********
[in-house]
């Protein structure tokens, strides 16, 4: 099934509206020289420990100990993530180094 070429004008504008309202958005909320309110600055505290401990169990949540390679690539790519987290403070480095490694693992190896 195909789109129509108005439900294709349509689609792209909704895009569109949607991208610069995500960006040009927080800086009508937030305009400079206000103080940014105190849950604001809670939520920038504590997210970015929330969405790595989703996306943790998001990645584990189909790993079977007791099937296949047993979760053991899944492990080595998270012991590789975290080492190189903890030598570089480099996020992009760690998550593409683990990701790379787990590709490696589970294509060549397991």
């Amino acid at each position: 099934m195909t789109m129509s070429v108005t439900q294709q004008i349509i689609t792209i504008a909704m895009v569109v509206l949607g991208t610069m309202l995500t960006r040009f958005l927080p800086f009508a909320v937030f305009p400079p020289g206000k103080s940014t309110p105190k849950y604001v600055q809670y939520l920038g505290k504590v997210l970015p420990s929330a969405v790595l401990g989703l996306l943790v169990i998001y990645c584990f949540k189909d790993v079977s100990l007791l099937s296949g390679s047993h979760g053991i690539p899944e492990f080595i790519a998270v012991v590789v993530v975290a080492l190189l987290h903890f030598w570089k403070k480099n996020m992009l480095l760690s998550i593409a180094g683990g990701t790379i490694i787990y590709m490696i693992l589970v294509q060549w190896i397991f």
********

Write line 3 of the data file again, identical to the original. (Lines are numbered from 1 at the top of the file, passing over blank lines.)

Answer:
């Amino acid at each position: 099934m195909t789109m129509s070429v108005t439900q294709q004008i349509i689609t792209i504008a909704m895009v569109v509206l949607g991208t610069m309202l995500t960006r040009f958005l927080p800086f009508a909320v937030f305009p400079p020289g206000k103080s940014t309110p105190k849950y604001v600055q809670y939520l920038g505290k504590v997210l970015p420990s929330a969405v790595l401990g989703l996306l943790v169990i998001y990645c584990f949540k189909d790993v079977s100990l007791l099937s296949g390679s047993h979760g053991i690539p899944e492990f080595i790519a998270v012991v590789v993530v975290a080492l190189l987290h903890f030598w570089k403070k480099n996020m992009l480095l760690s998550i593409a180094g683990g990701t790379i490694i787990y590709m490696i693992l589970v294509q060549w190896i397991f």